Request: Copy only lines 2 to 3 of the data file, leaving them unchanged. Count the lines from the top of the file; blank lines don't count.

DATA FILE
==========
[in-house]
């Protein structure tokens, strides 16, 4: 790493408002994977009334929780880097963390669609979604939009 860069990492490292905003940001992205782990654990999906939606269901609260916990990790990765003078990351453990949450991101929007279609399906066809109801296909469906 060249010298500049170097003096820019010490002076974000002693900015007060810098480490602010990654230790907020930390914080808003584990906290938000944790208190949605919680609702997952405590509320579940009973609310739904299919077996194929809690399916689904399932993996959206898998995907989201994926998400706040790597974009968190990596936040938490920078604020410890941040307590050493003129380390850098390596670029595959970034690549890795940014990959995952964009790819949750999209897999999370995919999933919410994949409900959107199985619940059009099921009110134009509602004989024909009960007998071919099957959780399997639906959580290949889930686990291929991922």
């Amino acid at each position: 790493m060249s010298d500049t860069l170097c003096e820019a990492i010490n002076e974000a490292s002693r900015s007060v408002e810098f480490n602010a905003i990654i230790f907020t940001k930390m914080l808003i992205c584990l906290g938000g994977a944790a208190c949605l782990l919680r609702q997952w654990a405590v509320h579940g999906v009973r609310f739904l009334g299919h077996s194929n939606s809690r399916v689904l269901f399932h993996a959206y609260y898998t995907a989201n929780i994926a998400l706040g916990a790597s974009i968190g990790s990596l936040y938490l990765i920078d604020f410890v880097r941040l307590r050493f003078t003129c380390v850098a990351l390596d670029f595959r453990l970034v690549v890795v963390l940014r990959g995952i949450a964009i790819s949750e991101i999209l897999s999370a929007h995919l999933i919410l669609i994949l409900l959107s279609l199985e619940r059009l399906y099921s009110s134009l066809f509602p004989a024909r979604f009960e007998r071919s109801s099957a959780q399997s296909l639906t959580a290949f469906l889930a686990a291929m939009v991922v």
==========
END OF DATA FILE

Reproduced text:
């Protein structure tokens, strides 16, 4: 790493408002994977009334929780880097963390669609979604939009 860069990492490292905003940001992205782990654990999906939606269901609260916990990790990765003078990351453990949450991101929007279609399906066809109801296909469906 060249010298500049170097003096820019010490002076974000002693900015007060810098480490602010990654230790907020930390914080808003584990906290938000944790208190949605919680609702997952405590509320579940009973609310739904299919077996194929809690399916689904399932993996959206898998995907989201994926998400706040790597974009968190990596936040938490920078604020410890941040307590050493003129380390850098390596670029595959970034690549890795940014990959995952964009790819949750999209897999999370995919999933919410994949409900959107199985619940059009099921009110134009509602004989024909009960007998071919099957959780399997639906959580290949889930686990291929991922």
């Amino acid at each position: 790493m060249s010298d500049t860069l170097c003096e820019a990492i010490n002076e974000a490292s002693r900015s007060v408002e810098f480490n602010a905003i990654i230790f907020t940001k930390m914080l808003i992205c584990l906290g938000g994977a944790a208190c949605l782990l919680r609702q997952w654990a405590v509320h579940g999906v009973r609310f739904l009334g299919h077996s194929n939606s809690r399916v689904l269901f399932h993996a959206y609260y898998t995907a989201n929780i994926a998400l706040g916990a790597s974009i968190g990790s990596l936040y938490l990765i920078d604020f410890v880097r941040l307590r050493f003078t003129c380390v850098a990351l390596d670029f595959r453990l970034v690549v890795v963390l940014r990959g995952i949450a964009i790819s949750e991101i999209l897999s999370a929007h995919l999933i919410l669609i994949l409900l959107s279609l199985e619940r059009l399906y099921s009110s134009l066809f509602p004989a024909r979604f009960e007998r071919s109801s099957a959780q399997s296909l639906t959580a290949f469906l889930a686990a291929m939009v991922v």